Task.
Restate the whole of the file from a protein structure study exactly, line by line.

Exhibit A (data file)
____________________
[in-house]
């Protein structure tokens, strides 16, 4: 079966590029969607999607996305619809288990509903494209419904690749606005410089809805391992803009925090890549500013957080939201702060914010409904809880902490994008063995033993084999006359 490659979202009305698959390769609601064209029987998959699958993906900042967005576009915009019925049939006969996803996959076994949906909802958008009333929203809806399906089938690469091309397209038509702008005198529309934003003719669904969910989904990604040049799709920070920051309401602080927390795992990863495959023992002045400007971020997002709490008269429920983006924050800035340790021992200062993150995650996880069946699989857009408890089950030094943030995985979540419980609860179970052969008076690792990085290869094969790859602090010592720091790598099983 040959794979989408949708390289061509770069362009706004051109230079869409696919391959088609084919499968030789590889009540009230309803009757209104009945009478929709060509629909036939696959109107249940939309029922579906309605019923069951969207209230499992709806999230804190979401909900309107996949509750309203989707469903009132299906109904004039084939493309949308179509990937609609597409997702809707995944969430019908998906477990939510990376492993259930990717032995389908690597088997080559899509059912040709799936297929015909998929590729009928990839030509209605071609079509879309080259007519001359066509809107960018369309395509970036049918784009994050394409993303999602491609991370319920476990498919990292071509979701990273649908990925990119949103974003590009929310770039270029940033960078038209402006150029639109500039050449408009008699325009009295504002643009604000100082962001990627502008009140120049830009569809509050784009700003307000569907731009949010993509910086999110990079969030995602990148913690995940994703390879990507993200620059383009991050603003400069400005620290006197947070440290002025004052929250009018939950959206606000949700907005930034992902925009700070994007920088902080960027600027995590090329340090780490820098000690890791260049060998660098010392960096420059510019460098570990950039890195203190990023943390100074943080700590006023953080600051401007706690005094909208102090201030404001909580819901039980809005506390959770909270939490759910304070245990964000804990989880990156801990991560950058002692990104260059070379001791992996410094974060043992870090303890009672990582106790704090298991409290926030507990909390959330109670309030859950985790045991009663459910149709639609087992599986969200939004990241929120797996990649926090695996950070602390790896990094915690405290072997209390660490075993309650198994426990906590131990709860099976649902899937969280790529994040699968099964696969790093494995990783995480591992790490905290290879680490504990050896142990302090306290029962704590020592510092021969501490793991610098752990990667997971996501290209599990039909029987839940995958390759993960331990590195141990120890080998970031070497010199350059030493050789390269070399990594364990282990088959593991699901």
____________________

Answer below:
[in-house]
């Protein structure tokens, strides 16, 4: 079966590029969607999607996305619809288990509903494209419904690749606005410089809805391992803009925090890549500013957080939201702060914010409904809880902490994008063995033993084999006359 490659979202009305698959390769609601064209029987998959699958993906900042967005576009915009019925049939006969996803996959076994949906909802958008009333929203809806399906089938690469091309397209038509702008005198529309934003003719669904969910989904990604040049799709920070920051309401602080927390795992990863495959023992002045400007971020997002709490008269429920983006924050800035340790021992200062993150995650996880069946699989857009408890089950030094943030995985979540419980609860179970052969008076690792990085290869094969790859602090010592720091790598099983 040959794979989408949708390289061509770069362009706004051109230079869409696919391959088609084919499968030789590889009540009230309803009757209104009945009478929709060509629909036939696959109107249940939309029922579906309605019923069951969207209230499992709806999230804190979401909900309107996949509750309203989707469903009132299906109904004039084939493309949308179509990937609609597409997702809707995944969430019908998906477990939510990376492993259930990717032995389908690597088997080559899509059912040709799936297929015909998929590729009928990839030509209605071609079509879309080259007519001359066509809107960018369309395509970036049918784009994050394409993303999602491609991370319920476990498919990292071509979701990273649908990925990119949103974003590009929310770039270029940033960078038209402006150029639109500039050449408009008699325009009295504002643009604000100082962001990627502008009140120049830009569809509050784009700003307000569907731009949010993509910086999110990079969030995602990148913690995940994703390879990507993200620059383009991050603003400069400005620290006197947070440290002025004052929250009018939950959206606000949700907005930034992902925009700070994007920088902080960027600027995590090329340090780490820098000690890791260049060998660098010392960096420059510019460098570990950039890195203190990023943390100074943080700590006023953080600051401007706690005094909208102090201030404001909580819901039980809005506390959770909270939490759910304070245990964000804990989880990156801990991560950058002692990104260059070379001791992996410094974060043992870090303890009672990582106790704090298991409290926030507990909390959330109670309030859950985790045991009663459910149709639609087992599986969200939004990241929120797996990649926090695996950070602390790896990094915690405290072997209390660490075993309650198994426990906590131990709860099976649902899937969280790529994040699968099964696969790093494995990783995480591992790490905290290879680490504990050896142990302090306290029962704590020592510092021969501490793991610098752990990667997971996501290209599990039909029987839940995958390759993960331990590195141990120890080998970031070497010199350059030493050789390269070399990594364990282990088959593991699901």